Subject: Re: What is music ... = spirals ?
From: Kevin Austin (firstname.lastname@example.org)
Date: Sun Nov 20 2005 - 21:11:45 EST
The ability / propensity to integrate sounds, I agree, is
fascinating. The concept of critical bandwidth as playing a role in
this provides a framework for the discussions of counterpoint and
independence of line.
Traditional theory proposes that parallel fifths are forbidden
because the upper part (being within the harmonic series of the lower
part) will 'disappear' as an independent voice. Perception can be
changed (and educated), and in university tools need to be used that
will allow for the (re)education of the ear well after graduation.
Helping people come to perceptual refinement through the intellect is
one of the things that I find needs to take place in University -- I
simply don't have six years to assist in the aural development for a
keenly discriminating ear, I have 26 weeks @ 3 hours per week.
A theory is a tool. It can be incomplete but still useful.
Some of the 'color' sites posted here have been fascinating for they
demonstrate that perception is contextual, and theories of perception
may be too simple.
Regarding: "Er, the notes are too far apart for me to judge them as a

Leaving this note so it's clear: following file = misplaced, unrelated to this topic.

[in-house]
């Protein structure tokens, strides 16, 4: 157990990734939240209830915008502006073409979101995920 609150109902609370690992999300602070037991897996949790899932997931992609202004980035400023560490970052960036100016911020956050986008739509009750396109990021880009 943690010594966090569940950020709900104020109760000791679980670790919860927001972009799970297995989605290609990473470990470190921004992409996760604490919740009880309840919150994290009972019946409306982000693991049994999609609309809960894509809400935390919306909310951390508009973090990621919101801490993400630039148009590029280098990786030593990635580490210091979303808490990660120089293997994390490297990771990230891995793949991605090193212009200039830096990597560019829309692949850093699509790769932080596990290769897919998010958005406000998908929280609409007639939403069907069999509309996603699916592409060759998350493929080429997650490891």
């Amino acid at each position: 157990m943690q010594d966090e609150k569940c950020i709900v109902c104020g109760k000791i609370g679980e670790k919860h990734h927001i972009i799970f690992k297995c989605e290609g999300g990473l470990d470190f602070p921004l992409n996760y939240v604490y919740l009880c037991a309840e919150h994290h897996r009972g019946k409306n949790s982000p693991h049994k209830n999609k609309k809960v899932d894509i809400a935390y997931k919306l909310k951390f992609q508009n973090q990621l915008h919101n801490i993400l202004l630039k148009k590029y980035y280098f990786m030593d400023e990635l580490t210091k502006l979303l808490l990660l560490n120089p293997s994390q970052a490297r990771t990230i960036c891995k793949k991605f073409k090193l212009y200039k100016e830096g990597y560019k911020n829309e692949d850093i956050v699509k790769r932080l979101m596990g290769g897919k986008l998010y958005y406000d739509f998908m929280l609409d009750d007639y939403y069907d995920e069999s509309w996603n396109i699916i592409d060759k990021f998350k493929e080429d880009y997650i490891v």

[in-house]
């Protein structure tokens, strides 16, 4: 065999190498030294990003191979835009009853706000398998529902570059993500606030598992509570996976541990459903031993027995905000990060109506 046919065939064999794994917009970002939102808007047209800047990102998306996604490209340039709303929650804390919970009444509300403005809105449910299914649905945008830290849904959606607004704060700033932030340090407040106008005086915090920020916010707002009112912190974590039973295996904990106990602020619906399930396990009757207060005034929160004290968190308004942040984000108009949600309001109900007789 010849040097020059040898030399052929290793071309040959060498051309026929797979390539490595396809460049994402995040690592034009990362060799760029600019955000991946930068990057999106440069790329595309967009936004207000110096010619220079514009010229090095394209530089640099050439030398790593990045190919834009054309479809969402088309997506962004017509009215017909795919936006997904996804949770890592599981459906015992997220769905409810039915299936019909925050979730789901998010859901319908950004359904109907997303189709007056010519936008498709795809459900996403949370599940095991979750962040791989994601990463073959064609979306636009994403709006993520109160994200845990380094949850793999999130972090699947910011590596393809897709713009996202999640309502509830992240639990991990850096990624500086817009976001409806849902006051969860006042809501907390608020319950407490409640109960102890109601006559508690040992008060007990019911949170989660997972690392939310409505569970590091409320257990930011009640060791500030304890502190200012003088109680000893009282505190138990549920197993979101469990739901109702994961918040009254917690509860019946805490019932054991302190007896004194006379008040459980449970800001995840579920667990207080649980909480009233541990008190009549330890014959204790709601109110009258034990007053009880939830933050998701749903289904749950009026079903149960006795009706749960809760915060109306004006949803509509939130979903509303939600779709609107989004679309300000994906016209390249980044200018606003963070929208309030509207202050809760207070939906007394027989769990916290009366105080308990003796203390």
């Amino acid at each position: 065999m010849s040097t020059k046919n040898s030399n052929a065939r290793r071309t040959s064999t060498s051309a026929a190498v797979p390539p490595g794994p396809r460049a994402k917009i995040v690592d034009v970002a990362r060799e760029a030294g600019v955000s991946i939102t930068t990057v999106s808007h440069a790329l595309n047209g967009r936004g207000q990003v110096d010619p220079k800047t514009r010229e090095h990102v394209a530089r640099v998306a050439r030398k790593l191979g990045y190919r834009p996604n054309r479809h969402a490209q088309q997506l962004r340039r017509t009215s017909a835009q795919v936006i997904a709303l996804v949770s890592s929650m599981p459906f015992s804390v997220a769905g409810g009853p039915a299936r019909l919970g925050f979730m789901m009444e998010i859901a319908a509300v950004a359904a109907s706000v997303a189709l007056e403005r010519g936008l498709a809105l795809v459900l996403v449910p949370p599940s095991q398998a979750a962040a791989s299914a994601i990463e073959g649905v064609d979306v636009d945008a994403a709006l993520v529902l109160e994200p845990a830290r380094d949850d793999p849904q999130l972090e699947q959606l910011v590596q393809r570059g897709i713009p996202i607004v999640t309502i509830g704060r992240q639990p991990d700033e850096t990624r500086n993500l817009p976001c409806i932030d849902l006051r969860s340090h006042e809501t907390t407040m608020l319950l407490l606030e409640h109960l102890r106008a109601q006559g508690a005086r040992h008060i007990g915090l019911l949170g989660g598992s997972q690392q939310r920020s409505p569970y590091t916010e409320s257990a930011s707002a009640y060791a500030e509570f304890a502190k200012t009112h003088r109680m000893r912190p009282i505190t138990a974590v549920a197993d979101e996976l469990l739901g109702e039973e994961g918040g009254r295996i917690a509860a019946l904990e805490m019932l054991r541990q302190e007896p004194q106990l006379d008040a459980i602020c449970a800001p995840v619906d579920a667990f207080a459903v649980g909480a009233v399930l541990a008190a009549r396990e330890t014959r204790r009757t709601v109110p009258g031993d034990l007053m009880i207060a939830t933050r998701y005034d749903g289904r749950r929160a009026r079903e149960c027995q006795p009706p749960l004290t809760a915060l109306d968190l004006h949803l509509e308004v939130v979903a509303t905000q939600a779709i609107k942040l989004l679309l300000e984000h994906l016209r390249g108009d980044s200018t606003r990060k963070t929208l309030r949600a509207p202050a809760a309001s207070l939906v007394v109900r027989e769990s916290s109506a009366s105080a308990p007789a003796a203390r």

unit." this is how some people with absolute pitch have described
their sensation of 'intervals' to me; they do not integrate them into
a tone color -- they hear two notes, name the notes, and based upon
this, give the "interval" a name. I have been told the same applies
to tertial triads and have met a number of people who have not heard
"a major triad", and do not hear "inversions" of chords.
One of the interesting aspects of stereo-projection of pieces is the
psychoacoustic parts where the sounds "come apart". Even 'knowing'
that the source is a stereo signal, the sounds still 'come from' many
points around the hall.
In my scanning of the literature on this, I find little specific
written about it. Do many listeners have the experience of sounds
'coming apart' when played over multi-speaker systems? Are there
particular places in the listening space where this is more likely to
happen? What kinds of source materials lead to this process of aural
segregation? What kinds of processes could be used to try to assure
that sounds do not segregate and stream?
At 17:40 -0800 2005/11/20, Kenneth Newby wrote:
>The most interesting thing about your example Kevin is the variety
>of responses. The third one is the most problematic for me. Not that
>I deny the theory of (or practice using) critical bandwidth, but
>that one would ignore one's perception in the light of theory?
>>One response is: "No, I hear minor ninths miles apart." Another
>>response is: "Wow! They sound like octaves!". A third response is:
>>"Er, the notes are too far apart for me to judge them as a unit."
>>(beyond the critical bandwidth).
This archive was generated by hypermail 2b27 : Sat Dec 22 2007 - 01:46:15 EST